I ended by asking Farron the question that both he and I knew was coming: will he stand for the Lib Dem leadership the next time there is a vacancy? He is both the bookies’ favourite and, according to a recent Liberal Democrat Voice poll, the members’ favourite to succeed Clegg. Farron told me: "I think anyone who is thinking about themselves at a time like this is incredibly selfish. Especially when we consider the people who worked their socks off for the party for months and years, many of whom sadly lost their seats in May’s election.  I want Nick to lead us into the general election and beyond."

To translate: he’s ruling nothing out.

George Eaton is political editor of the New Statesman.

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Everyone's forgotten the one issue that united the Labour party

There was a time when Ed Miliband spoke at Momentum rallies.

To label the row over the EU at Thursday’s Labour leadership hustings "fireworks" would be to endow it with more beauty than it deserves. Owen Smith’s dogged condemnation of John McDonnell’s absence from a Remain rally – only for Corbyn to point out that his absence was for medical reasons – ought to go down as a cringing new low point in the campaign. 

Not so long ago, we were all friends. In the course of the EU referendum, almost all of the protagonists in the current debacle spoke alongside each other and praised one another’s efforts. At a local level, party activists of all stripes joined forces. Two days before polling day, Momentum activists helped organise an impromptu rally. Ed Miliband was the headline speaker, and was cheered on. 

If you take the simple version of the debate, Labour’s schism on the EU appears as an aberration of the usual dynamics of left and right in the party. Labour's left is supposedly cheering a position which avoids advocating what it believes in (Remain), because it would lose votes. Meanwhile, the right claims to be dying in a ditch for its principles - no matter what the consequences for Labour’s support in Leave-voting heartlands.

Smith wants to oppose Brexit, even after the vote, on the basis of using every available procedural mechanism. He would whip MPs against the invocation of Article 50, refuse to implement it in government, and run on a manifesto of staying in the EU. For the die-hard Europhiles on the left – and I count myself among these, having run the Another Europe is Possible campaign during the referendum – there ought to be no contest as to who to support. On a result that is so damaging to people’s lives and so rooted in prejudice, how could we ever accept that there is such a thing as a "final word"? 

And yet, on the basic principles that lie behind a progressive version of EU membership, such as freedom of movement, Smith seems to contradict himself. Right at the outset of the Labour leadership, Smith took to Newsnight to express his view – typical of many politicians moulded in the era of New Labour – that Labour needed to “listen” to the views Leave voters by simply adopting them, regardless of whether or not they were right. There were, he said, “too many” immigrants in some parts of the country. 

Unlike Smith, Corbyn has not made his post-Brexit policy a headline feature of the campaign, and it is less widely understood. But it is clear, via the five "red lines" outlined by John McDonnell at the end of June:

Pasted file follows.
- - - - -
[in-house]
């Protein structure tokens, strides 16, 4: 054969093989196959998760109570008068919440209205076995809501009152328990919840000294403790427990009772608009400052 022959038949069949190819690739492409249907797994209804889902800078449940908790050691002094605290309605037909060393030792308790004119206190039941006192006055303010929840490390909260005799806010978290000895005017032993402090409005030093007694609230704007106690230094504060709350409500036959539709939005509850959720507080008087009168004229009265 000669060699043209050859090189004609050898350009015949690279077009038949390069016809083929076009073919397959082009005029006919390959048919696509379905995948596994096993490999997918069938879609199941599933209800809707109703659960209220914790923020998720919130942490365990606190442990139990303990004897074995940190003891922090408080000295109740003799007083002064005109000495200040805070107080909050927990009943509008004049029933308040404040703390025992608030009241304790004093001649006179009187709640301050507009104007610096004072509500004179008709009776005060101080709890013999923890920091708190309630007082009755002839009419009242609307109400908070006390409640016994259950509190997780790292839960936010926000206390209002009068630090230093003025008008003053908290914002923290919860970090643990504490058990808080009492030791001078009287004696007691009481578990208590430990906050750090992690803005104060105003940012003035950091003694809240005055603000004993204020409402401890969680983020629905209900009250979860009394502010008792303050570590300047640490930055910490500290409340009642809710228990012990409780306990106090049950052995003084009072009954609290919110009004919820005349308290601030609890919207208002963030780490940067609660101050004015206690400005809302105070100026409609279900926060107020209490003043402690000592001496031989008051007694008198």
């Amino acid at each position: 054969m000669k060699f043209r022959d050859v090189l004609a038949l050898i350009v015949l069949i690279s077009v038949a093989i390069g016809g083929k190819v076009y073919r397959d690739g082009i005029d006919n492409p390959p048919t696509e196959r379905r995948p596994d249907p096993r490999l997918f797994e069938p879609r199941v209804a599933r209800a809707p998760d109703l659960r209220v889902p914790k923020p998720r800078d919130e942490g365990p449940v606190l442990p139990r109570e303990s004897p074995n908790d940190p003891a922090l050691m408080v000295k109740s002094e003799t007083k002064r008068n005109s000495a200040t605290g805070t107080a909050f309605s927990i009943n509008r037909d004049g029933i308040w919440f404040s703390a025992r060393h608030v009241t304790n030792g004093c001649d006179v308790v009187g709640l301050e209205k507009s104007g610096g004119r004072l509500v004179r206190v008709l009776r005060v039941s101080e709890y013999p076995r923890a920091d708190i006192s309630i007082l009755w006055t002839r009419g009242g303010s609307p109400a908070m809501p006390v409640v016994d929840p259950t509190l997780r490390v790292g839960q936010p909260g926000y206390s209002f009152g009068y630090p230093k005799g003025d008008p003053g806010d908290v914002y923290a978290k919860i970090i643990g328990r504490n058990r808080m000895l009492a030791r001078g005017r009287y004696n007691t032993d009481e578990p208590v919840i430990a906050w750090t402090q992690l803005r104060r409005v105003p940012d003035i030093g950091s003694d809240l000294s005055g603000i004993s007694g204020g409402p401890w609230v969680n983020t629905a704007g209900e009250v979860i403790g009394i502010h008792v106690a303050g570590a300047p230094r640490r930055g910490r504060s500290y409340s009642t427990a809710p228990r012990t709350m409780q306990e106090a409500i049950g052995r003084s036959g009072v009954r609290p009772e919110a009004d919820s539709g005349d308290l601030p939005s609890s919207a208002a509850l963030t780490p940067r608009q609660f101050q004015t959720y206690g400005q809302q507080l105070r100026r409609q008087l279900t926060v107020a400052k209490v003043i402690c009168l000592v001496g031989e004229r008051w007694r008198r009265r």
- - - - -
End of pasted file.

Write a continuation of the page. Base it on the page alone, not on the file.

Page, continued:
1. full access to the single market
  2. membership of the European investment bank
  3. access to trading rights for financial services sector
  4. full residency rights for all EU nationals in the UK and all UK nationals in the EU, and
  5. the enshrinement of EU protections for workers. 

Without these five conditions being met, Labour would presumably not support the invocation of Article 50. So if, as seems likely, a Conservative government would never meet these five conditions, would there be any real difference in how a Corbyn leadership would handle the situation? 

The fight over the legacy of the referendum is theatrical at times. The mutual mistrust last week played out on the stage in front of a mass televised audience. Some Corbyn supporters jeered Smith as he made the case for another referendum. Smith accused Corbyn of not even voting for Remain, and wouldn’t let it go. But, deep down, the division is really about a difference of emphasis. 

It speaks to a deeper truth about the future of Britain in Europe. During the referendum, the establishment case for Remain floundered because it refused to make the case that unemployment and declining public services were the result of austerity, not immigrants. Being spearheaded by Conservatives, it couldn’t. It fell to the left to offer the ideological counter attack that was needed – and we failed to reach enough people. 

As a result, what we got was a popular mandate for petty racism and a potentially long-term shift to the right in British politics, endangering a whole raft of workplace and legal protections along the way. Now that it has happened, anyone who really hopes to overcome either Brexit, or the meaning of Brexit, has to address the core attitudes and debates at their root. Then as now, it is only clear left-wing ideas – free from any attempt to triangulate towards anti-migrant sentiment– that can have any hope of success. 

The real dividing lines in Labour are not about the EU. If they were, the Eurosceptic Frank Field would not be backing Smith. For all that it may be convenient to deny it, Europe was once, briefly, the issue that united the Labour Party. One day, the issues at stake in the referendum may do so again – but only if Labour consolidates itself around a strategy for convincing people of ideas, rather than simply reaching for procedural levers.